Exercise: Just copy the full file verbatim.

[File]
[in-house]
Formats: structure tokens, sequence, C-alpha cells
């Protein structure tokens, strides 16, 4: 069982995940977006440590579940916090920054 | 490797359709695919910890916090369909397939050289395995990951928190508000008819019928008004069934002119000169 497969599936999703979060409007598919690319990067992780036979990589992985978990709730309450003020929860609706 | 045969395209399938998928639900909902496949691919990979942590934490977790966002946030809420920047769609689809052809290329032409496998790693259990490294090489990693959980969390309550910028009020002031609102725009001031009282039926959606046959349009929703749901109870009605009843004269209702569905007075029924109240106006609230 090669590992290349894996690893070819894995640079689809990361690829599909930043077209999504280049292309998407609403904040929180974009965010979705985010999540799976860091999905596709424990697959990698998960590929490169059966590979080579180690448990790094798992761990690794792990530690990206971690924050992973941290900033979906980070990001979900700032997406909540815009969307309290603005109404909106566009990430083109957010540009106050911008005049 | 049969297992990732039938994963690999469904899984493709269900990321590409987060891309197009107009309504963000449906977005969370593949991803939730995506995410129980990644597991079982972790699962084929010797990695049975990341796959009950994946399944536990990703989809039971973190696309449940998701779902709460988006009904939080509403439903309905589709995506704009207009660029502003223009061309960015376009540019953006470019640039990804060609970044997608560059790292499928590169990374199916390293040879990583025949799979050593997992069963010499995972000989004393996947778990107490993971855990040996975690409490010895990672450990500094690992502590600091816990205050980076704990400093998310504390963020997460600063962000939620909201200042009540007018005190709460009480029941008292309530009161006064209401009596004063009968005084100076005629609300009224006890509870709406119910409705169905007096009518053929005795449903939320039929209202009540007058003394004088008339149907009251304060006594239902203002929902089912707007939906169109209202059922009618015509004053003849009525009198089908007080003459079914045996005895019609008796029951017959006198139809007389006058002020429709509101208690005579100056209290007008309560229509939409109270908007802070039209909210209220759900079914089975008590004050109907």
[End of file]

[in-house]
Formats: structure tokens, sequence, C-alpha cells
């Protein structure tokens, strides 16, 4: 069982995940977006440590579940916090920054 | 490797359709695919910890916090369909397939050289395995990951928190508000008819019928008004069934002119000169 497969599936999703979060409007598919690319990067992780036979990589992985978990709730309450003020929860609706 | 045969395209399938998928639900909902496949691919990979942590934490977790966002946030809420920047769609689809052809290329032409496998790693259990490294090489990693959980969390309550910028009020002031609102725009001031009282039926959606046959349009929703749901109870009605009843004269209702569905007075029924109240106006609230 090669590992290349894996690893070819894995640079689809990361690829599909930043077209999504280049292309998407609403904040929180974009965010979705985010999540799976860091999905596709424990697959990698998960590929490169059966590979080579180690448990790094798992761990690794792990530690990206971690924050992973941290900033979906980070990001979900700032997406909540815009969307309290603005109404909106566009990430083109957010540009106050911008005049 | 049969297992990732039938994963690999469904899984493709269900990321590409987060891309197009107009309504963000449906977005969370593949991803939730995506995410129980990644597991079982972790699962084929010797990695049975990341796959009950994946399944536990990703989809039971973190696309449940998701779902709460988006009904939080509403439903309905589709995506704009207009660029502003223009061309960015376009540019953006470019640039990804060609970044997608560059790292499928590169990374199916390293040879990583025949799979050593997992069963010499995972000989004393996947778990107490993971855990040996975690409490010895990672450990500094690992502590600091816990205050980076704990400093998310504390963020997460600063962000939620909201200042009540007018005190709460009480029941008292309530009161006064209401009596004063009968005084100076005629609300009224006890509870709406119910409705169905007096009518053929005795449903939320039929209202009540007058003394004088008339149907009251304060006594239902203002929902089912707007939906169109209202059922009618015509004053003849009525009198089908007080003459079914045996005895019609008796029951017959006198139809007389006058002020429709509101208690005579100056209290007008309560229509939409109270908007802070039209909210209220759900079914089975008590004050109907």